Mauls used for splitting wood endure extreme stress for the job they perform. With each swing, the eight to twelve pound head slams into a log with great force, often requiring repeat attempts before the log is successfully split. As a result, continued use of a maul can lead to a loose maul head. A head that unexpectedly comes off the handle is a serious safety hazard, with the potential to strike you or another person in the vicinity.
Things You'll Need
- ¼-inch drill bit
- Hand Saw
- Large bolt
- Sandpaper or copper fitting brush
- Replacement handle (if needed)
- Epoxy resin
- Caulking cord sealer
How to Replace a Splitting Maul Head
Remove the loose head from the handle by cutting off the old handle just beneath the head using a hand saw.
Support the head using a vice and opening the vice jaws wide enough to allow the remaining handle portion to fit inside the jaws, resting the head securely on top.
Use your drill with the ¼-inch bit to make a series of holes in the handle shaft that remains in the maul head until the shaft is riddled with holes.
Take your hammer and a large bolt and use the bolt to hammer out the remaining wood shaft. You may need to use extremely forceful blows to loosen the wood. Once loose, use the drill to push the shaft out from the maul head.
Remove remaining debris left by the handle in the maul head. Scour the interior surface using sandpaper or a copper fitting brush. Scoring the surface will help the epoxy used in a later step to adhere.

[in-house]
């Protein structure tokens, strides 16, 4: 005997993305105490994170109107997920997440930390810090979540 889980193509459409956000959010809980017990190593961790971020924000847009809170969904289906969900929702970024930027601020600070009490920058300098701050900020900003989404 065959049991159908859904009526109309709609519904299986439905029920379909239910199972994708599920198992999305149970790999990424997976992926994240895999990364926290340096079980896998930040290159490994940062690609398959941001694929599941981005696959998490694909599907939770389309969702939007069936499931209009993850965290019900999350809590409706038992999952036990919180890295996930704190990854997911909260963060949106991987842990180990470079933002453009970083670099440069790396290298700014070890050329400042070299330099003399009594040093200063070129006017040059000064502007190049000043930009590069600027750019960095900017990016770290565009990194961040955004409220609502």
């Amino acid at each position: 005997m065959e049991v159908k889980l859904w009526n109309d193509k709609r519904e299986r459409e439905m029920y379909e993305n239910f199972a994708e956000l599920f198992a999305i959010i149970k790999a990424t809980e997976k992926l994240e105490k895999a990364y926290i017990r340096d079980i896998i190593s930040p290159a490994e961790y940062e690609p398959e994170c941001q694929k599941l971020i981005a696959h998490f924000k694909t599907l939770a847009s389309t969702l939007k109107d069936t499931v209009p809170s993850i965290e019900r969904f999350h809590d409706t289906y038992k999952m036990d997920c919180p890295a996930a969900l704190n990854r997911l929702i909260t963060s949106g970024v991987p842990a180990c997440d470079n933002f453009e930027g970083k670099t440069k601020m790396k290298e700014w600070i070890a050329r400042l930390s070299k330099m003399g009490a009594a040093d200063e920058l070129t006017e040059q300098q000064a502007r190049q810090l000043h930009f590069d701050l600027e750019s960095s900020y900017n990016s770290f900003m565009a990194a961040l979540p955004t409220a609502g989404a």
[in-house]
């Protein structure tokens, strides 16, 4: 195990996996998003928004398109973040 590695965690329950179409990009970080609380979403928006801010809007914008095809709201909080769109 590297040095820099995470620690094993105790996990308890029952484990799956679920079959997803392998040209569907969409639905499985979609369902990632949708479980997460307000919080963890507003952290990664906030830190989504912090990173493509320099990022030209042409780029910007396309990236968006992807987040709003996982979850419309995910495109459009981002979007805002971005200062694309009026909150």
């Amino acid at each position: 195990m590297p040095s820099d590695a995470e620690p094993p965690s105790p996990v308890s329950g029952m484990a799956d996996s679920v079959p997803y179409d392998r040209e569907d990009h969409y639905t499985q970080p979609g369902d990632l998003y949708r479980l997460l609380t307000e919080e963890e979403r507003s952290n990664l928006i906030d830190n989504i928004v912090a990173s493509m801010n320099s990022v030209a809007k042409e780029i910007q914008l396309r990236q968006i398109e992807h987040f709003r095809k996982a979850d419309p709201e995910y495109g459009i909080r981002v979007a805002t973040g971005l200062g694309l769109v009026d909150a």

Insert the handle into the bottom of the maul head (bottom being towards the long end of the handle), making sure the handle end seats flush with the top of the maul head. Use your caulking cord sealer to make a seal around the handle where it meets the bottom of the maul head. This seal will ensure the epoxy used in a later step will not leak from the maul head before it dries.
Mix your epoxy according to the supplied instructions. Properly mixed epoxy should have a consistent color. Pour the epoxy resin into the gap around the handle at the top of the maul head. If the epoxy emerges through the seal made in the previous step, push the caulk firmly against the head until the leaking stops.
Let the epoxy dry completely according to the usage instructions. Twenty-four hours is the usual time frame before the repaired maul head can be safely used.
Tips & Warnings
- A fiberglass handle costs only a few dollars more than a wood handle, but is far more durable.
- Do not attempt to use the repaired maul before the epoxy has fully dried. Doing so may result in the head becoming unexpectedly detached.
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